Despite sustained consumer spending in the lead up to the festive season, economic growth is softening in Greater Manchester, according to the findings of this quarter’s Economic Survey (QES) conducted by Greater Manchester Chamber of Commerce (GMCC).
The survey of 337 businesses revealed that international trade activity has picked up and compensated for a decline in sales to domestic customers in this quarter. There are other economic headwinds currently impacting businesses across the city region, including recruitment difficulties and a shortage of labour. To develop a better understanding of skills related constraints, GMCC has partnered with Greater Manchester Learning Provider Network (GMLPN) to develop the GM Business, Employment, Skills and Training Monitor (GM BEST). The results of the first phase of GM BEST show in greater detail the recruitment challenges facing businesses across all sectors in Greater Manchester.
The Greater Manchester Index, a composite of several key results from the QES, now stands at 32.5, an increase of 0.6 points from the previous quarter’s results. Current sales to and advance orders from domestic customers decreased relative to Q3 2021. Although UK sales in manufacturing and services declined, the expansion in international trade activity contributed to keeping the GM Index at roughly the same level as in the previous two quarters.
The balances relating to international trade improved this quarter. More businesses engaged in international trade are slowly getting used to the new regulations and requirements under the EU-UK Trade and Cooperation Agreement but, overall, trade with EU partners has been impacted.
Subrahmaniam Krishnan-Harihara, Head of Research at Greater Manchester Chamber of Commerce, said, “After strong economic performance in Q2 and Q3, growth had started softening even before the new set of Omicron restrictions were imposed. Our view has been that consumer spending in B2C services contributed significantly to economic growth in 2021. Business investment is lagging behind, and this is a serious ongoing concern.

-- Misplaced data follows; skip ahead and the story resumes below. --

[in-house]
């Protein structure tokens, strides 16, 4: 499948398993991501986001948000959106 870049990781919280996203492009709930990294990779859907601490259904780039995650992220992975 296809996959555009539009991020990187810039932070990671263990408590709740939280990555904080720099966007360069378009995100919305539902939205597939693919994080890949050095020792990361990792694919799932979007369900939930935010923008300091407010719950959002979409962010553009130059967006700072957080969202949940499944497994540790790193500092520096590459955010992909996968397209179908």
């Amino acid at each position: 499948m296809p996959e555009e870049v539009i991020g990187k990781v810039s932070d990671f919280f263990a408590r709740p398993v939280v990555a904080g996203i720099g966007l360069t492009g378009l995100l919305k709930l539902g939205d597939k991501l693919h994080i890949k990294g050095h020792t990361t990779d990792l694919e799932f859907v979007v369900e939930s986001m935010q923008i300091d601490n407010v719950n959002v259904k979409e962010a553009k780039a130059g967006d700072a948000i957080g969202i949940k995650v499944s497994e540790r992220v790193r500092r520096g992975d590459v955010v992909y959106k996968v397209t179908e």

“We know that the restrictions imposed recently have hit hospitality businesses hard. The worst affected sectors of retail, hospitality and leisure recorded strong growth in October and November but that has been derailed now. It is also possible that consumer spending will decrease after the festive season. The combination of these impacts could lead to a further reduction in economic activity in the new year.”
Despite the softening in growth, employment prospects remain strong. The QES results show that over half the respondents attempted to recruit but three quarters of those who attempted to recruit faced severe recruitment difficulties.
Mark Currie, Chair of GMLPN, highlighted the importance of this collaborative research, “GMLPN priorities include supporting training providers – its members – to meet employer needs. This partnership with GMCC means that together we can reach 1000s of businesses to gather real time information on employer demand for skills.
“More responsive and agile training provision on a local basis as a result of this intelligence will be one important impact. GMLPN’s investment in GM Best brings us to the next stage of a long-standing partnership with GMCC and is strategically aligned with the rollout of LSIPs nationally and LSIP development in GM.”
Commenting on the GM BEST results, Subrahmaniam added, “The acute shortage in labour is a worry for businesses as it increases competition for talent and fuels wage inflation. The combined impact of Covid-19 and Brexit has caused both short-term labour shortages and long-term structural changes in the labour market. There are other long-standing skills and training challenges that businesses in Greater Manchester face.
“For example, the number one reason for recruitment difficulties is the lack of job specific technical skills. Businesses also report that the lack of soft skills is a barrier to recruiting the right people. However, the skills deficits in different sectors and in different parts of Greater Manchester are different. The GM BEST results shines a light on skills mismatches and the scale of the reskilling and upskilling challenge. This collaborative research lays the foundation for localised, place-based skills planning in the city region.”